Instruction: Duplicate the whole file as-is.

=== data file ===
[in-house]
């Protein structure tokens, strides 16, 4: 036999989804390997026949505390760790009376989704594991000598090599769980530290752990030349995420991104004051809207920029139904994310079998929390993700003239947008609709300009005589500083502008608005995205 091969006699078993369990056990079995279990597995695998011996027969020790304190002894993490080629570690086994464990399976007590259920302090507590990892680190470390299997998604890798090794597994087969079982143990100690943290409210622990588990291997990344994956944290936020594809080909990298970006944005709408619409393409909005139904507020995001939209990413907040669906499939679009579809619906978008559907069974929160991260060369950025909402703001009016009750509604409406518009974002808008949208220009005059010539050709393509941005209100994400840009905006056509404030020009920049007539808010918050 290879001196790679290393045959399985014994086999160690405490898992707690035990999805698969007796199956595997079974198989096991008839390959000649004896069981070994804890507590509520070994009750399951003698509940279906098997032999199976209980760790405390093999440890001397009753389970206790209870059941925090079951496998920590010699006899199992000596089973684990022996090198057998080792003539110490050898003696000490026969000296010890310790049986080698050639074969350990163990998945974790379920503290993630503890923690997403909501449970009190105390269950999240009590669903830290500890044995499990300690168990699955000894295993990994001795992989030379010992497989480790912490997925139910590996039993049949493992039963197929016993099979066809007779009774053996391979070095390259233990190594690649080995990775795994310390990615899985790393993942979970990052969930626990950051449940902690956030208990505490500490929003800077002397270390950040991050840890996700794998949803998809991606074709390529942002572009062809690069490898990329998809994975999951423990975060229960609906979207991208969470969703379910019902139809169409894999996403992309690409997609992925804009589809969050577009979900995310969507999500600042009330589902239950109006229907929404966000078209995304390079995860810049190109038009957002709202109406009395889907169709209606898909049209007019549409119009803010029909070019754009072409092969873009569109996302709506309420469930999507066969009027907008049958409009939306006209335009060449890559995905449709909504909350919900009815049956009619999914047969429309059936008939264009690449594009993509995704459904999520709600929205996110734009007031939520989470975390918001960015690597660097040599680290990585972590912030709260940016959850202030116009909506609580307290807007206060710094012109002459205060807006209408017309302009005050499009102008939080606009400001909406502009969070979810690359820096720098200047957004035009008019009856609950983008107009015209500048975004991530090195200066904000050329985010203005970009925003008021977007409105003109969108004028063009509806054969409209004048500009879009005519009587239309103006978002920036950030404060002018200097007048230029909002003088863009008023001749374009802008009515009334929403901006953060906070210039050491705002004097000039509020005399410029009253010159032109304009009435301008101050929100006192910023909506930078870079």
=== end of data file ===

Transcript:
[in-house]
């Protein structure tokens, strides 16, 4: 036999989804390997026949505390760790009376989704594991000598090599769980530290752990030349995420991104004051809207920029139904994310079998929390993700003239947008609709300009005589500083502008608005995205 091969006699078993369990056990079995279990597995695998011996027969020790304190002894993490080629570690086994464990399976007590259920302090507590990892680190470390299997998604890798090794597994087969079982143990100690943290409210622990588990291997990344994956944290936020594809080909990298970006944005709408619409393409909005139904507020995001939209990413907040669906499939679009579809619906978008559907069974929160991260060369950025909402703001009016009750509604409406518009974002808008949208220009005059010539050709393509941005209100994400840009905006056509404030020009920049007539808010918050 290879001196790679290393045959399985014994086999160690405490898992707690035990999805698969007796199956595997079974198989096991008839390959000649004896069981070994804890507590509520070994009750399951003698509940279906098997032999199976209980760790405390093999440890001397009753389970206790209870059941925090079951496998920590010699006899199992000596089973684990022996090198057998080792003539110490050898003696000490026969000296010890310790049986080698050639074969350990163990998945974790379920503290993630503890923690997403909501449970009190105390269950999240009590669903830290500890044995499990300690168990699955000894295993990994001795992989030379010992497989480790912490997925139910590996039993049949493992039963197929016993099979066809007779009774053996391979070095390259233990190594690649080995990775795994310390990615899985790393993942979970990052969930626990950051449940902690956030208990505490500490929003800077002397270390950040991050840890996700794998949803998809991606074709390529942002572009062809690069490898990329998809994975999951423990975060229960609906979207991208969470969703379910019902139809169409894999996403992309690409997609992925804009589809969050577009979900995310969507999500600042009330589902239950109006229907929404966000078209995304390079995860810049190109038009957002709202109406009395889907169709209606898909049209007019549409119009803010029909070019754009072409092969873009569109996302709506309420469930999507066969009027907008049958409009939306006209335009060449890559995905449709909504909350919900009815049956009619999914047969429309059936008939264009690449594009993509995704459904999520709600929205996110734009007031939520989470975390918001960015690597660097040599680290990585972590912030709260940016959850202030116009909506609580307290807007206060710094012109002459205060807006209408017309302009005050499009102008939080606009400001909406502009969070979810690359820096720098200047957004035009008019009856609950983008107009015209500048975004991530090195200066904000050329985010203005970009925003008021977007409105003109969108004028063009509806054969409209004048500009879009005519009587239309103006978002920036950030404060002018200097007048230029909002003088863009008023001749374009802008009515009334929403901006953060906070210039050491705002004097000039509020005399410029009253010159032109304009009435301008101050929100006192910023909506930078870079």